This is a blog of populist and liberal information and ideas, advancing the cause of truth and justice while fighting the ugly tyranny of right-wing oppression in Oklahoma and its surrounding environs.

Bowling For Elitism

Image from Old American Century

As media pundits parsed a recent statement about economic fairness made by presidential contender Barack Obama, the New York Times was running a story about the soaring costs of co-payments demanded by health insurance companies for medications.

Obama used the word “bitter” to describe some people in the country who face stagnant wages, unemployment, and lousy or no health insurance, and that makes him elitist, according to the right-wing media. Last week we found out Obama cannot bowl very well, and that makes him effeminate, according to the right-wing media. This “he’s-an-effeminate-elitist-liberal” Republican political attack on Democrats, dating back at least to former President Richard Nixon, was used successfully recently against Al Gore and John Kerry. Why not Obama? What else do the Republicans have this year? Even Hillary Clinton joined John McCain, the presumptive Republican presidential nominee, in advancing the right-wing political strategy, leaving herself open for similar attacks if she should win the Democratic nomination for president. Her relentless personal attacks on Obama also risked alienating his supporters, who will undoubtedly become disenchanted if she now gets the nomination.

The elitism charge is the same, tired Republican political frame that currently stifles political debate and dialogue in this country. If Americans cannot get beyond these petty charges and counter-charges about elitism and gender this year, then they could spend at least four more years in the abyss of dead Republican ideologies. Americans need to look outside the mainstream media for decent interpretations of this election. If they do not, they will get the same false Republican frames and only hear Democrats speak when they are on the defensive. That is how it has been in the mainstream media for years now. It will not change this year.

The larger issue is this: Obama spoke the truth. He is right. The New York Times story, for example, showed how health insurance companies are “asking patients to pay hundreds and even thousands of dollars for prescriptions for medications that may save their lives or slow the progress of serious diseases.” But this type of information somehow never makes it into the “serious” media coverage of the presidential election. National political reporters and their editors have become so accustomed to exaggerating these non-events, these he said/she said petty ironies and contradictions, they have obviously forgotten what is important or not important to American people. Co-payments on medications going up by “thousands of dollars” is a real story in this country. This seems directly related to the 2008 presidential campaign. What type of people would not be bitter or at least emotionally distraught if they suddenly discovered they were going to die because they could not afford a medicine? Obama’s use of the word bitter is not a big story, but it is the truth.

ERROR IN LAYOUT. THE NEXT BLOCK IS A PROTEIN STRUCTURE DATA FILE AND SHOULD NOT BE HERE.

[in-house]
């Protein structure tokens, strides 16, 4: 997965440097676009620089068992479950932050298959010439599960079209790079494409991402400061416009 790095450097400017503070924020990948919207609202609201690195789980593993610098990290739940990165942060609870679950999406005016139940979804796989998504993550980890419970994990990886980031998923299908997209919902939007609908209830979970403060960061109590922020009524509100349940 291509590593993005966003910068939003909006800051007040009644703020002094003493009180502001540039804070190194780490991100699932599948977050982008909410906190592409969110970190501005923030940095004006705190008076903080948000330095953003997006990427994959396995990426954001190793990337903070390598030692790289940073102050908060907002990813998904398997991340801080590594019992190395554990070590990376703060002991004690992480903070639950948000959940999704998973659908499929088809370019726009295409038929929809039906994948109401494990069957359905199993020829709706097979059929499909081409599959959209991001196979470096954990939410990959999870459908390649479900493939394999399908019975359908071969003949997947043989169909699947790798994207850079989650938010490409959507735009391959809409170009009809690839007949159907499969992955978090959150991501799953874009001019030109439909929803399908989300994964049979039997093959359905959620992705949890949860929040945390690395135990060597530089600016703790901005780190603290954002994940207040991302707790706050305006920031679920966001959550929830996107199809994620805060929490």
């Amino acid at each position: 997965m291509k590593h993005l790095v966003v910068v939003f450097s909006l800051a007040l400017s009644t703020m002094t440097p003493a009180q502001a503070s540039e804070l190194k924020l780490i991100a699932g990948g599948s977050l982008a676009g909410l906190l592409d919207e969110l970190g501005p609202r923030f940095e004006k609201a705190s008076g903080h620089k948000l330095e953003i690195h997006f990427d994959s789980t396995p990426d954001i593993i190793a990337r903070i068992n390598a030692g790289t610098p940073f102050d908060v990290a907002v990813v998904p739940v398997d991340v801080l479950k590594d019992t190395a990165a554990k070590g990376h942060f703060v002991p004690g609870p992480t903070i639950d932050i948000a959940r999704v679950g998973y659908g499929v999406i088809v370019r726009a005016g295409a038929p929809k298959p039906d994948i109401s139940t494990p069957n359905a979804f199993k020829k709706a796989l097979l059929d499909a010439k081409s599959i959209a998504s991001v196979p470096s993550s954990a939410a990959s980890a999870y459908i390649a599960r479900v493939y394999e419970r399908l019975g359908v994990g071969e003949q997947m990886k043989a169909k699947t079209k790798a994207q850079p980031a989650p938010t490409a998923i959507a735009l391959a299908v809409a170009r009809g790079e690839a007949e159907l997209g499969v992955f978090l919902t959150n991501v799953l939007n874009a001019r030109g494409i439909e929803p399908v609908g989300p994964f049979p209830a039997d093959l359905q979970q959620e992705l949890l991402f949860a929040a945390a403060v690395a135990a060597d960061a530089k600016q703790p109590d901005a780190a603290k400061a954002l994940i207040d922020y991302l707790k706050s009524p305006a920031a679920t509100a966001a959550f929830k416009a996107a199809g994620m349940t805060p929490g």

Speaking at a fundraiser in San Francisco, Obama talked about the country’s declining economic conditions and the people who are suffering the most. Here is the supposed offensive comment:

"It's not surprising, then, they get bitter, they cling to guns or religion or antipathy to people who aren't like them or anti-immigrant sentiment or anti-trade sentiment as a way to explain their frustrations."

The logic or argument behind this sentence has been presented countless numbers of times by politicians and writers and academics at least since Richard Nixon’s presidency. Recent books like What’s The Matter With Kansas have essentially argued that some financially disadvantaged voters often vote against their economic interests, and they displace their economic frustrations in scapegoating and racism or in the anger generated by fundamentalist Christianity, which is politically focused on abortion and homosexuality right now, or in the irrational fear generated by the National Rifle Association and others about gun rights. This is a socio-political argument, for sure, and there are nuances and exceptions within this description, and most people do not want to be stereotyped, but Obama did not invent these ideas. He just possesses the courage or inspiration to say what needs to be said in today’s economic climate. In a better world, it might lead to a real dialogue.

The word bitter I think is an especially appropriate term for where much of the electorate stands right now regardless of their interest in guns or religion. For example, I know plenty of people—liberals and conservatives—who have become bitter about their health insurance and care in recent years. A majority of doctors in this country now want a national health insurance program because of this bitterness. Do you think the children of the three remaining presidential candidates will go without appropriate health care in their lives? It will never happen. Yet millions of children suffer in this country because they lack health insurance or their health insurance does not cover certain conditions or they do not have access to decent doctors and health care facilities. Does that not at least have the potential to create bitterness?

Clinton jumped on Obama’s comments and essentially argued that those people facing unemployment, major increases in health care costs and the loss of their homes are, in fact, “optimistic” and “positive.” Americans steeped in radical fundamentalist religion ideas are apparently “spiritually rich.” Some people might argue this is not a fair reading of Clinton’s comments. If so, then the fair-reading doctrine applies to Clinton’s interpretation of Obama’s comments as well.